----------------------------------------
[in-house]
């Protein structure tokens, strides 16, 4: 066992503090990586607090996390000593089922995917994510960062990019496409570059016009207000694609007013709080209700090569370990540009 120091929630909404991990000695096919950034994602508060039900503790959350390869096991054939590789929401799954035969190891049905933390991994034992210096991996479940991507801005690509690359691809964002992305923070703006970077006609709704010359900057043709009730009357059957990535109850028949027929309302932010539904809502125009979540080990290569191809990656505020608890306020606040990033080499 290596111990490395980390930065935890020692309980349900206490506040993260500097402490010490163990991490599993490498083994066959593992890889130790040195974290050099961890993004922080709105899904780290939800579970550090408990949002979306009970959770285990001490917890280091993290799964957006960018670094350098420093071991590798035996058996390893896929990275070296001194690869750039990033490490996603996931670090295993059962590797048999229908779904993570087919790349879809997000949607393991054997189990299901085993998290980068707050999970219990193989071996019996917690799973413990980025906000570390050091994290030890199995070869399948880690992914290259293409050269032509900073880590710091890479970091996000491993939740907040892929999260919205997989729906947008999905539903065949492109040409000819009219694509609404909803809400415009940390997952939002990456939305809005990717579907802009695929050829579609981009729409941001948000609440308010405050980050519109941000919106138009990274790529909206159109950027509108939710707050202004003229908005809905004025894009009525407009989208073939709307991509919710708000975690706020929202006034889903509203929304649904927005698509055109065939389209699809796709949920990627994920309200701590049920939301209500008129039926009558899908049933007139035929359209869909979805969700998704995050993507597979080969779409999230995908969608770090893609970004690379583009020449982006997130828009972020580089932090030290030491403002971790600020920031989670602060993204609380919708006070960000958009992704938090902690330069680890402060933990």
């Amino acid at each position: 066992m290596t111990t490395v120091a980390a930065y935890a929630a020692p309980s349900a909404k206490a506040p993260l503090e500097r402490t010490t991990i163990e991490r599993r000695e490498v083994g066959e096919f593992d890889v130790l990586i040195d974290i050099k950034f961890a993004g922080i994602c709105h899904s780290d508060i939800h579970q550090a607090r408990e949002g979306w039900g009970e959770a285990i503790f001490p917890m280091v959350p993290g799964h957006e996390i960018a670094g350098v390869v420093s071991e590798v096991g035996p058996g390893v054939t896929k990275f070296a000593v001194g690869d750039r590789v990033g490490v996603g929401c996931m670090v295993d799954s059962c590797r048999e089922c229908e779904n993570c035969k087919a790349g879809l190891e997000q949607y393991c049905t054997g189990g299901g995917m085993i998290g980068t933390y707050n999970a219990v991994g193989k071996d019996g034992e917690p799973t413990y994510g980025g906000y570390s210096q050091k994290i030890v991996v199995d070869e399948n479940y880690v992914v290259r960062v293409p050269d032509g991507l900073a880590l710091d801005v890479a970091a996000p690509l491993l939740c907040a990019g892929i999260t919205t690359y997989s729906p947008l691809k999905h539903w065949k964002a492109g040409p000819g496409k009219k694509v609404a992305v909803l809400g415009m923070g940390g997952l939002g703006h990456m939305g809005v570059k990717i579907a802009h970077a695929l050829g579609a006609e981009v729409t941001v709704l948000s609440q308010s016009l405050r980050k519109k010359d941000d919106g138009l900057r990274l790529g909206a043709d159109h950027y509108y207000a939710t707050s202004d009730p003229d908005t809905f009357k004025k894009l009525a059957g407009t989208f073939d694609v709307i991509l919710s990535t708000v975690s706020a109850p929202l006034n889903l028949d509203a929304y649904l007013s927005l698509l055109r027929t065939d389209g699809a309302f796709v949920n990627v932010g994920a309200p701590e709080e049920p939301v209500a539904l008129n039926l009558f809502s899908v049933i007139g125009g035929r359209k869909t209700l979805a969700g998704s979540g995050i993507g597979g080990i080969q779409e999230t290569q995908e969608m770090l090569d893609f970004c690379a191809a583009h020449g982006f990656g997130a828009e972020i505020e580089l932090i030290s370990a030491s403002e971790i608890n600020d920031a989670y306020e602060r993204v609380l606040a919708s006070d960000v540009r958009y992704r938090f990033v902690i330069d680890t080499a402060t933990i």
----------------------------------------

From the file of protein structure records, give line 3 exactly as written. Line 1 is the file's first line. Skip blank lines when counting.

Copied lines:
């Amino acid at each position: 066992m290596t111990t490395v120091a980390a930065y935890a929630a020692p309980s349900a909404k206490a506040p993260l503090e500097r402490t010490t991990i163990e991490r599993r000695e490498v083994g066959e096919f593992d890889v130790l990586i040195d974290i050099k950034f961890a993004g922080i994602c709105h899904s780290d508060i939800h579970q550090a607090r408990e949002g979306w039900g009970e959770a285990i503790f001490p917890m280091v959350p993290g799964h957006e996390i960018a670094g350098v390869v420093s071991e590798v096991g035996p058996g390893v054939t896929k990275f070296a000593v001194g690869d750039r590789v990033g490490v996603g929401c996931m670090v295993d799954s059962c590797r048999e089922c229908e779904n993570c035969k087919a790349g879809l190891e997000q949607y393991c049905t054997g189990g299901g995917m085993i998290g980068t933390y707050n999970a219990v991994g193989k071996d019996g034992e917690p799973t413990y994510g980025g906000y570390s210096q050091k994290i030890v991996v199995d070869e399948n479940y880690v992914v290259r960062v293409p050269d032509g991507l900073a880590l710091d801005v890479a970091a996000p690509l491993l939740c907040a990019g892929i999260t919205t690359y997989s729906p947008l691809k999905h539903w065949k964002a492109g040409p000819g496409k009219k694509v609404a992305v909803l809400g415009m923070g940390g997952l939002g703006h990456m939305g809005v570059k990717i579907a802009h970077a695929l050829g579609a006609e981009v729409t941001v709704l948000s609440q308010s016009l405050r980050k519109k010359d941000d919106g138009l900057r990274l790529g909206a043709d159109h950027y509108y207000a939710t707050s202004d009730p003229d908005t809905f009357k004025k894009l009525a059957g407009t989208f073939d694609v709307i991509l919710s990535t708000v975690s706020a109850p929202l006034n889903l028949d509203a929304y649904l007013s927005l698509l055109r027929t065939d389209g699809a309302f796709v949920n990627v932010g994920a309200p701590e709080e049920p939301v209500a539904l008129n039926l009558f809502s899908v049933i007139g125009g035929r359209k869909t209700l979805a969700g998704s979540g995050i993507g597979g080990i080969q779409e999230t290569q995908e969608m770090l090569d893609f970004c690379a191809a583009h020449g982006f990656g997130a828009e972020i505020e580089l932090i030290s370990a030491s403002e971790i608890n600020d920031a989670y306020e602060r993204v609380l606040a919708s006070d960000v540009r958009y992704r938090f990033v902690i330069d680890t080499a402060t933990i």